There’s a Doctor in Each One of Us

Diagnosing symptoms like a pro

Photo by engin akyurt on Unsplash

I feel sick.

Probably not the best way to start an article, and also probably not the best way to feel during a global pandemic. I don’t know if it’s the mental impact from all the gloom and doom on the news, or if I actually am sick. Whatever it is, I don’t feel so good.

When I woke up this morning, I had an episode of dry coughing. I asked around and did some research and I could well be COVID-positive. I had been feeling rather ill at ease for the past few days and I did feel a bit fatigued. Perhaps last night when I met a friend for a drink, I got a bit careless with my mask. I retraced the previous night. I had handed my car keys to the valet and out of habit, sanitised my hands straightaway. I had walked in, stepped onto the escalator, not touched anything, stepped off of it, stood 2 metres away from the security guard, asked him where the restaurant BOCA was, followed the signs to it, and then I had found my friend seated in a corner table. We didn’t hug, and we maintained distance because we weren’t part of a Greek tragedy and knew that nothing untoward would happen if we didn’t hug or kiss each other. Plus, she was going on holiday soon and didn’t want to risk getting a positive COVID test so ‘distance from everyone’ was her motto.

We ordered a sharing platter but obviously didn’t touch each other’s food. We drank loads. Perhaps the dry cough was from all the drinking. Perhaps this was just a hangover. Why do I feel so dreadful though? Well, I’m not getting any younger, as my parents don’t stop reminding me, so perhaps this is just my body rejecting the copious amounts of alcohol I consumed last night? Yes, this makes sense. I am hungover and I need to become a bit more responsible about what goes into my body. I should treat my body like a temple. Not like I treat the Sikh temple, though. Pre-COVID I would visit the temple only because it made my parents happy. This was going to be a different temple. I was going to be invested in this temple to make myself happy.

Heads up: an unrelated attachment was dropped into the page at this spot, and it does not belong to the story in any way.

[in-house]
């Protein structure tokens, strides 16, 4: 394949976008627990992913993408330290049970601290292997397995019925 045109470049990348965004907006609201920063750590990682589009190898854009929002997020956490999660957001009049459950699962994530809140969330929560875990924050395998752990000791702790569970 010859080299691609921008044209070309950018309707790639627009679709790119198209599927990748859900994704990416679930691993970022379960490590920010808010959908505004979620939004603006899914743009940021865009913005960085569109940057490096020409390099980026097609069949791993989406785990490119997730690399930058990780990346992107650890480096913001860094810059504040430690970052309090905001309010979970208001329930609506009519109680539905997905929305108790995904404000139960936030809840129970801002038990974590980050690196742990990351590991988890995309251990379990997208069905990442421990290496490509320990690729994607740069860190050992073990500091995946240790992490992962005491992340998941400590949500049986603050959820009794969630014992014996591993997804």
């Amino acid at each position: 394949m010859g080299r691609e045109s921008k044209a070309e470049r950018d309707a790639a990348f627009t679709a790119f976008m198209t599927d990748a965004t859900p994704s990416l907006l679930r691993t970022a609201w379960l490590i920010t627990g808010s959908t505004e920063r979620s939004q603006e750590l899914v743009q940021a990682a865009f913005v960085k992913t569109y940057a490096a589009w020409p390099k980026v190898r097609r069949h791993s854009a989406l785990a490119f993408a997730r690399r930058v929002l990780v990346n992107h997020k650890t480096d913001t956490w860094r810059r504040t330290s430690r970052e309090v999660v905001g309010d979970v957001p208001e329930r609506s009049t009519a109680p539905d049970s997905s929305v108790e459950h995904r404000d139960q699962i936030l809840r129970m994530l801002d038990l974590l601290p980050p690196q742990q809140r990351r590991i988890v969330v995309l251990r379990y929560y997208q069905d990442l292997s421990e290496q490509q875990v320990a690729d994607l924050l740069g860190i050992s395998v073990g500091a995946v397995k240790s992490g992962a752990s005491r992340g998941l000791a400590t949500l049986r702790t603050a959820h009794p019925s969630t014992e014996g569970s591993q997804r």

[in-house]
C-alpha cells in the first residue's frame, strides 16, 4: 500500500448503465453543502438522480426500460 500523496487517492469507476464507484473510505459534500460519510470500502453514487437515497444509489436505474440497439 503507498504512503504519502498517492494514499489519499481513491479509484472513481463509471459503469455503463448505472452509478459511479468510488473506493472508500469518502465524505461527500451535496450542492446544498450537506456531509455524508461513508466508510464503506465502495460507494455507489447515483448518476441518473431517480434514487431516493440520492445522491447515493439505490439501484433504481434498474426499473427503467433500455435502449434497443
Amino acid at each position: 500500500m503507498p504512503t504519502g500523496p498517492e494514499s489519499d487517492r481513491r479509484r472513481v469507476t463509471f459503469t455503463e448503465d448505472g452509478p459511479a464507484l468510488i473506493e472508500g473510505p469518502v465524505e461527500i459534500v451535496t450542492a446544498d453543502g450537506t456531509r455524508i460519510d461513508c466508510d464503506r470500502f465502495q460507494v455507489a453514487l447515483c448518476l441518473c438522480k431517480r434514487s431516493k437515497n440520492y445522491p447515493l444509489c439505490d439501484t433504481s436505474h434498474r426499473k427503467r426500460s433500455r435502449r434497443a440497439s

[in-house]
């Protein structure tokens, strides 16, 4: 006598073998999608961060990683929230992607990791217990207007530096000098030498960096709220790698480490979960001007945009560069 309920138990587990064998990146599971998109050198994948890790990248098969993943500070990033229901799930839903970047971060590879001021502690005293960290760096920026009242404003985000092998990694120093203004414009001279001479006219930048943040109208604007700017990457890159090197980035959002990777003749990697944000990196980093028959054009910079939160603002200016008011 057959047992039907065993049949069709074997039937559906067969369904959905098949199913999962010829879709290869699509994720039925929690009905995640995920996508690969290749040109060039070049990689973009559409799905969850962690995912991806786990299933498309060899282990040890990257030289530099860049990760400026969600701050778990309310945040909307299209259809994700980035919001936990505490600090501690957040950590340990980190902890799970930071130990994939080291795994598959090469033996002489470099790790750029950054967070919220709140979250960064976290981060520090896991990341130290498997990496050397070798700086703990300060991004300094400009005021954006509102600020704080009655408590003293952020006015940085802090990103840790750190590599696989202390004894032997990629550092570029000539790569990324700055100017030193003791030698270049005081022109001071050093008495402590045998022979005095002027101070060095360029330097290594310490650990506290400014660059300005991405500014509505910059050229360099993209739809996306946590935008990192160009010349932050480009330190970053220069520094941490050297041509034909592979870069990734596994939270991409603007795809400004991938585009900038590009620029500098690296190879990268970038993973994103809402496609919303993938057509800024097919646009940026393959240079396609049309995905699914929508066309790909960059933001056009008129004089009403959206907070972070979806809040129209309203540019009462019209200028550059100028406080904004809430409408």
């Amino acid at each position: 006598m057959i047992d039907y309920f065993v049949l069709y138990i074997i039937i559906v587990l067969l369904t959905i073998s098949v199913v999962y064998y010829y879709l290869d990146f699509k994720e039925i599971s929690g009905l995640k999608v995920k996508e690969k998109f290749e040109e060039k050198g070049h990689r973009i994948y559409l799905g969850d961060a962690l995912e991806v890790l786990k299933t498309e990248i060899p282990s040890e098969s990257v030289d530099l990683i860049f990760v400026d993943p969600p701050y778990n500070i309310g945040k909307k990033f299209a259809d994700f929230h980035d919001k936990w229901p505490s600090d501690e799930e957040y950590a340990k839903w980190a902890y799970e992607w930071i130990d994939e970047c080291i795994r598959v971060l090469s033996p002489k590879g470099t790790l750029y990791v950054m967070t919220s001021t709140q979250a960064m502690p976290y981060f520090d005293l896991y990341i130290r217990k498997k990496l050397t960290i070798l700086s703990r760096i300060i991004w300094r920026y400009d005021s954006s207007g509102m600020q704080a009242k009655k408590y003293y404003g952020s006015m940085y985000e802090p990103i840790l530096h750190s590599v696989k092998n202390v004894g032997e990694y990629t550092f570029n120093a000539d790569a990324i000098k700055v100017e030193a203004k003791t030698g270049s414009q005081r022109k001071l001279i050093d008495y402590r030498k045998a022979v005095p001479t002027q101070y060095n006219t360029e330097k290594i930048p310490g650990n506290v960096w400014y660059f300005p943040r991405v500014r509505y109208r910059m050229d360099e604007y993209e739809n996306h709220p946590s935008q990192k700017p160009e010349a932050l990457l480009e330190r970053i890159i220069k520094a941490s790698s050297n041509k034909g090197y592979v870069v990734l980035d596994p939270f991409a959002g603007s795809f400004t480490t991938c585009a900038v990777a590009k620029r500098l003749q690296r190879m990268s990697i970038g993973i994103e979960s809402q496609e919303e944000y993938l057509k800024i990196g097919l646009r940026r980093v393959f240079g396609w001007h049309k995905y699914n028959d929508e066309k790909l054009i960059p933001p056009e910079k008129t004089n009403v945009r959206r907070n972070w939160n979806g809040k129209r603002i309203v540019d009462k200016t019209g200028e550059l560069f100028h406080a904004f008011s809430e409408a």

Why do I feel so sad though? When I turned on the radio in the car, I was expecting the music to make me feel better. Instead, one of the channels playing old school music played Nancy Sinatra’s ‘You Only Live Twice’, which sent me down a spiral of thoughts that I couldn’t have imagined. Think about it. Back in 1967 when the song was released to audiences, Nancy spoke about having two lives- one for yourself and one for your dreams. But I had consistently been told at university that you only live once. My cries of ‘I don't want to go out tonight’ would often be met with ‘Come on, YOLO!’ What had caused YOLT to become YOLO? Which life did we give up on? Our own or our dreams’? If we gave up our own life, did we at least accomplish our dream? Or if it was the life of dreams that we gave up, what became of our own lives?

Am I just depressed? I thought about the questions my brother had once asked me. Did I wake up feeling unmotivated? This morning alone I woke up thinking about all the work I knew I had to complete in the office before taking a day off to go to the beach. I was the most motivated I had been in a while. Did I feel sad most of the time? Well, not really. I was only sad now thinking about how YOLT became YOLO. Have I seen a reduction in the amount of pleasure or interest in doing things? No, I don’t think so. I really am fine, but sad at the moment. What could be causing that?

As I arrived at the office and walked out of the elevator, I was gripped with a sudden sense of nausea. Uh-oh. The movement in the car, the movement in the elevator? Perhaps that’s what this is, motion sickness. Or an extension of my hangover symptoms. Jesus, how bad is this hangover? Have hangovers always been like this? I don’t recall feeling this way at age twenty. Would that I could go back to twenty. Such a glorious time.

Why do I feel this way? This disgusting sensation of dry coughing, wanting to throw up, feeling so sad, and fatigued all at the same time? So far, I have diagnosed myself with COVID, depression, hangover, and nausea. Could I be pregnant? Don’t be silly.

It was when I sat down on my seat that a familiar unpleasant sensation hit me. My diagnosis dawned on me. I felt a sudden sense of relief and despair at the same time.

Yeah, I knew it. I’m on my period.



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Amandeep Ahuja

Amandeep Ahuja is the Author of ‘The Frustrated Women’s Club’. Buy a copy here: